New musical Aladdin sports dazzling sets, costumes

Aladdin explores the Cave of Wonders in Act 1. The elaborate sets and costumes were a highlight of the musical (Photo from

In June 2016, a classic rendition of Disney’s Aladdin started playing at the Prince Edward Theater. A classic story of two people in love, Aladdin, a poor boy in the marketplace, meets Jasmine, a princess in disguise. He does whatever he can to win her hand but is caught in a tricky balance between the truth and what he wants.

The main characters are Aladdin and Jasmine, and these two roles changed a bit from the movie, adding more character. Jasmine became more independent in the musical. She was more active, trying to get herself more rights. She repeatedly asked why the women couldn’t do the same things that men could do. Aladdin also seemed to have more realistic problems, singing songs such as “Proud of Your Boy,” in which he tells his non-existent mom that he’ll make her proud. This can be relatable to a lot of children who also want to make their parents proud.

The genie is definitely the most unforgettable character. What’s not to love? He can perform magic, has a winning personality, and sings some great songs. He’s the only character who addresses the audience directly. He also appeared as a comedian, creating tons of laughter. However, he didn’t seem to move around the stage like other characters. He walked around but didn’t seem to be going anywhere. Not as much seemed to be happening to him while he sang, so he had to rely on his words to interest the audience.

Many of the supporting animal characters are different in the play. In the Disney movie of Aladdin, one of the featured characters is Abu, Aladdin’s mischievous monkey friend. Abu was not in this version of Aladdin. Instead, Aladdin has three close friends, who encourage him and develop his character even more than Abu would. They’re comic, and they make light of many situations.

The tiger, Rajah, who was friends with Princess Jasmine in the movie also disappeared. In his place are three ladies who encourage Jasmine. Jafar’s ally, the parrot, was also replaced. Instead of having a parrot who repeated his words, there was a man who repeated his words. He also added more humor to the scene, doing stereotypical “bad guy laughs” and walking around in a certain manner. These changes in character caused the play to have more depth than the movie, but the animal friends were sorely missed.

Even though changing some of the characters disrupted the plot of the play, all of the most well-known songs from the screen still made it onto the stage. Once you arrived at the theater you were a part of the “Arabian Nights,” and stepped into “A Whole New World.” There were also more catchy tunes that weren’t as big in the movie, such as “One Jump Ahead” and “Diamond in the Rough.” Some songs, such as “Prince Ali” and “Friend Like Me,” were enhanced by all of the costumes and props used.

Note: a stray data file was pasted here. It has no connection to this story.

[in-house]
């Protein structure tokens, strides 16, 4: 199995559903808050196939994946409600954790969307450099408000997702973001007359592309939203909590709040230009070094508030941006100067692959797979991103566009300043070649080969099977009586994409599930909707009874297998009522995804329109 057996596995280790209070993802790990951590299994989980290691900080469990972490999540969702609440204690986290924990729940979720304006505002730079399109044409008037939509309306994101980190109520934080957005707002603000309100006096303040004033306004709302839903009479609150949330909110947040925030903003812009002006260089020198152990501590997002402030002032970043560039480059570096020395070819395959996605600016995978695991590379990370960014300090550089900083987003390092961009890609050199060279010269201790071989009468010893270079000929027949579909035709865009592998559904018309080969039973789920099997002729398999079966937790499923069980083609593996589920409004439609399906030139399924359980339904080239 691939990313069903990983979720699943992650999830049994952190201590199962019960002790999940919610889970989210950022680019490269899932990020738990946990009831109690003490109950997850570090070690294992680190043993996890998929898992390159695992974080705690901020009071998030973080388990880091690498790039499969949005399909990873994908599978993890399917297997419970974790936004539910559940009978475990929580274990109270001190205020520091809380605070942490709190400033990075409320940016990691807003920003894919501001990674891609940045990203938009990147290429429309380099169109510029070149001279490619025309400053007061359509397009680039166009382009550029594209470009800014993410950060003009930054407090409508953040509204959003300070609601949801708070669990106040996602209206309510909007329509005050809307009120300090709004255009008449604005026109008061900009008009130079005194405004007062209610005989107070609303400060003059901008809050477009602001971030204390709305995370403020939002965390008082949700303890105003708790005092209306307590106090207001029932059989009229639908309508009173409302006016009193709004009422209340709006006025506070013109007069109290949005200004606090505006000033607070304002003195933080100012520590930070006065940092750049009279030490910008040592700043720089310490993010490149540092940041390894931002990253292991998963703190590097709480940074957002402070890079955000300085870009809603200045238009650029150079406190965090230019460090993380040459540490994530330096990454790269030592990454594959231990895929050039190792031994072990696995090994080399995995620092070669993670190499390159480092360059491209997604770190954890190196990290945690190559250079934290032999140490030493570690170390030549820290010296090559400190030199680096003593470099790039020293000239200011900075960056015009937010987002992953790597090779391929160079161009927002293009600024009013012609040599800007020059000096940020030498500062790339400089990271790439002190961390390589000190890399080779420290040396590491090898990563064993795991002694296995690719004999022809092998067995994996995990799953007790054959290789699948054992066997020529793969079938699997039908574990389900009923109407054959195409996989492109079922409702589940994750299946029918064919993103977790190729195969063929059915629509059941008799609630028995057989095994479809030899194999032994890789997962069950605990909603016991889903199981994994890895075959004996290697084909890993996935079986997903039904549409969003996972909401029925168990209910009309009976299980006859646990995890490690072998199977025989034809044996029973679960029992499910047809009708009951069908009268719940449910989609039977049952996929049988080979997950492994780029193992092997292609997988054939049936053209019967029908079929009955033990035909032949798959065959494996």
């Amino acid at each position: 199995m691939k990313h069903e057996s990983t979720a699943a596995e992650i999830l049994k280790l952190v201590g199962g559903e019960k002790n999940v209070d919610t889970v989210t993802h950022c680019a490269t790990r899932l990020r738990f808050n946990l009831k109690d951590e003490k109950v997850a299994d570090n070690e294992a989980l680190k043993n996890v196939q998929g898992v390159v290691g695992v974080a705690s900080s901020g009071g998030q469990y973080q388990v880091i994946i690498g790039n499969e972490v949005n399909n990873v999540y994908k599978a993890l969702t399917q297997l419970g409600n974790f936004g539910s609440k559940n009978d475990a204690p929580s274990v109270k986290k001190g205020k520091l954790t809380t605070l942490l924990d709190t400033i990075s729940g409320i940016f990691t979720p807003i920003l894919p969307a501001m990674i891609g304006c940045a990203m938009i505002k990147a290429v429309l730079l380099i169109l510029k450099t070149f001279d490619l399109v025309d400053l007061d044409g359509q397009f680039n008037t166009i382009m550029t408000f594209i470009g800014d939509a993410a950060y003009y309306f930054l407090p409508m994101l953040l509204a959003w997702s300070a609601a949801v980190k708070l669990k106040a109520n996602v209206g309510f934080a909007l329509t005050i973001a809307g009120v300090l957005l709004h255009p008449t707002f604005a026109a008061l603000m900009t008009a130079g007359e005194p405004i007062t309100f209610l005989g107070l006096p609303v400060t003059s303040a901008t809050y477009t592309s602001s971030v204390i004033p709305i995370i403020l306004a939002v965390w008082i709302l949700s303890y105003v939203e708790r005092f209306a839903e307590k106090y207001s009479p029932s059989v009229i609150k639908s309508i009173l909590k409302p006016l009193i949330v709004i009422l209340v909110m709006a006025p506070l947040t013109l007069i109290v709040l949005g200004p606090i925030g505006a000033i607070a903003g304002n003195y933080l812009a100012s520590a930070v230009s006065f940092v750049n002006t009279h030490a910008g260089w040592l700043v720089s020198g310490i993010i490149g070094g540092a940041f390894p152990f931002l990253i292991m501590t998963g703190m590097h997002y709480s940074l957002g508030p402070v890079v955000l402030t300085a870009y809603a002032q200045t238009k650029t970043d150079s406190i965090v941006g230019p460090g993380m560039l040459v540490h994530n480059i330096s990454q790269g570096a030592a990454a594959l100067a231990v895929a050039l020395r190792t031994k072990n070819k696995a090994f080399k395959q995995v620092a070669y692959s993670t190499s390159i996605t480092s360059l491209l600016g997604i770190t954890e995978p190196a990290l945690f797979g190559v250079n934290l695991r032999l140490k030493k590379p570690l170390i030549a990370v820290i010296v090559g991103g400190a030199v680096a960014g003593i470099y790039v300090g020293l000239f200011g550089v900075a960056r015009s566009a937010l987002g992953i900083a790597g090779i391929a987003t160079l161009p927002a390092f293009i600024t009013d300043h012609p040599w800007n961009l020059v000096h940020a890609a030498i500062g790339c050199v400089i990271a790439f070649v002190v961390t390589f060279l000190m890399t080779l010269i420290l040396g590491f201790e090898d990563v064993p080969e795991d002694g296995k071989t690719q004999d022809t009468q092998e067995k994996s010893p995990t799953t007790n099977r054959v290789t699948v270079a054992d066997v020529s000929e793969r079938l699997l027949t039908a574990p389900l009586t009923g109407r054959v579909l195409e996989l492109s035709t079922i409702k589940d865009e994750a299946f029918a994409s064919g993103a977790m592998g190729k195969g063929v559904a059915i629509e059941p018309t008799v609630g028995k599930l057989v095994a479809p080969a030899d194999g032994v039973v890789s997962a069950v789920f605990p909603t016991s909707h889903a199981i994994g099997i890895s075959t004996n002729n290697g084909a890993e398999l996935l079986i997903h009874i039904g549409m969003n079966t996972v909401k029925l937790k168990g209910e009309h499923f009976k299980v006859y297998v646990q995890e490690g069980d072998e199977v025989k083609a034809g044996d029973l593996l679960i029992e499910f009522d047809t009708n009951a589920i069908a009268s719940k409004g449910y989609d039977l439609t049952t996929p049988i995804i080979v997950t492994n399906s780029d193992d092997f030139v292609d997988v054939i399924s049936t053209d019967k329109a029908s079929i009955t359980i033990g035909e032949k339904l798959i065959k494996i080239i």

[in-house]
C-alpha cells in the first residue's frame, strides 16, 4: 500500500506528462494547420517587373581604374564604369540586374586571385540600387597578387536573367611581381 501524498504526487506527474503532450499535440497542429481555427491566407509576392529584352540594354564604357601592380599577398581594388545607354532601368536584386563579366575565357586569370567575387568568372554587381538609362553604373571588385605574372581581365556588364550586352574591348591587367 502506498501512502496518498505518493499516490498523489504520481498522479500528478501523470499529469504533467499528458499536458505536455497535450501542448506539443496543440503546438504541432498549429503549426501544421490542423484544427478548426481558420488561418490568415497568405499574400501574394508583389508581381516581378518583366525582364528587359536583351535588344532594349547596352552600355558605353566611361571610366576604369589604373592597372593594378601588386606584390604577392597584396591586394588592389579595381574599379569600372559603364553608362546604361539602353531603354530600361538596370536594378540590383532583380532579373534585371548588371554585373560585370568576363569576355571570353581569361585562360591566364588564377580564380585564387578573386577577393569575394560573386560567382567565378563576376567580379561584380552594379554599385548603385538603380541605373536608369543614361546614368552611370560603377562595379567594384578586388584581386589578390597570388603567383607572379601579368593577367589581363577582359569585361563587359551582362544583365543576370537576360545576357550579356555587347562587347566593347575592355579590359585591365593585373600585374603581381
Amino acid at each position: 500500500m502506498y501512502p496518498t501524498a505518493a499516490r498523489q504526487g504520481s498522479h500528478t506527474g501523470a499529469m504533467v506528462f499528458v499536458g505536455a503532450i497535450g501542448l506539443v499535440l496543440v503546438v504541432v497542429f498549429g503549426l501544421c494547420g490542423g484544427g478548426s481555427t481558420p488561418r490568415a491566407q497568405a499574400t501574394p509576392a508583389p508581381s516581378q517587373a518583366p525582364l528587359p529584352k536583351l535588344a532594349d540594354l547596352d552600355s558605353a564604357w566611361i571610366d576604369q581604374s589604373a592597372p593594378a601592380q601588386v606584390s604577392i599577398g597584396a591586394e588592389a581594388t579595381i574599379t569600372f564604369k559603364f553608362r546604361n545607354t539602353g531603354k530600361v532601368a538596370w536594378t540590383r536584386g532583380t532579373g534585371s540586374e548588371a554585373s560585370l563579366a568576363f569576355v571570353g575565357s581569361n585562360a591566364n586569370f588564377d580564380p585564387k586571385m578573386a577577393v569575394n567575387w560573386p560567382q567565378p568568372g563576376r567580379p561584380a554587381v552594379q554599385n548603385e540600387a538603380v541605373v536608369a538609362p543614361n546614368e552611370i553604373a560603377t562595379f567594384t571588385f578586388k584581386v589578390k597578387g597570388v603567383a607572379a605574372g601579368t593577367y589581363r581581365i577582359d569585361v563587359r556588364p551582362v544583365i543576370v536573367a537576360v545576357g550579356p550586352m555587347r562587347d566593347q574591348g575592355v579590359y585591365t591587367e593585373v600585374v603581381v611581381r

There were many costumes, and the sets weren’t cheap either. The Cave of Wonders was full of gold. When “Friend Like Me” was performed, a slew of waiters and dancers ran on the stage, each brandishing food that seemed to appear out of nowhere. During the first song of act II, Prince Ali was part of a parade of people coming through doors. The people never seemed to stop coming, and they each had their own act. The costumes were phenomenal, and they really seemed to transport the viewer to Arabia with bright colors and patterns.

A live orchestra played in the Prince Edward Theater. The music was loud which set the scene even more, but, sometimes it was too loud. There was more than one moment when the person who was talking on stage was drowned out or was too soft. The orchestra could have been too loud, but there also could’ve been a microphone problem.

The bright purple screen outside of the Prince Edward Theater is visible from blocks away, and it has a small reception area with a ticket booth and a merchandise stand. The theater sits 1,650 people, and food and drink are allowed inside. Many people were channeling their inner Aladdin and singing along to the sound track, although that disturbed others who were trying to listen.

Overall, Aladdin was a hit, but the plot was a bit rocky. Some parts of the plot were odd, but that was because the movie plot was slightly different and the musical was adapted with different characters and a different level of what can happen on the stage. Aladdin is worth seeing, if not for the songs, for the amazing sets and costumes.

The show started running on June 15, 2016. It ends on April 1, 2017.

Run time: 2 hours 30 minutes

Tickets: from £17.50

Show times:

Monday – 7.30 PM

Tuesday – 7.30 PM

Wednesday – 7.30 PM

Thursday – 2.30 PM, 7.30 PM

Friday – 7.30 PM

Saturday – 2.30 PM, 7.30 PM

Sunday – no performances

About Mackensie Kim ('21)

Arts Editor (2016-2017)

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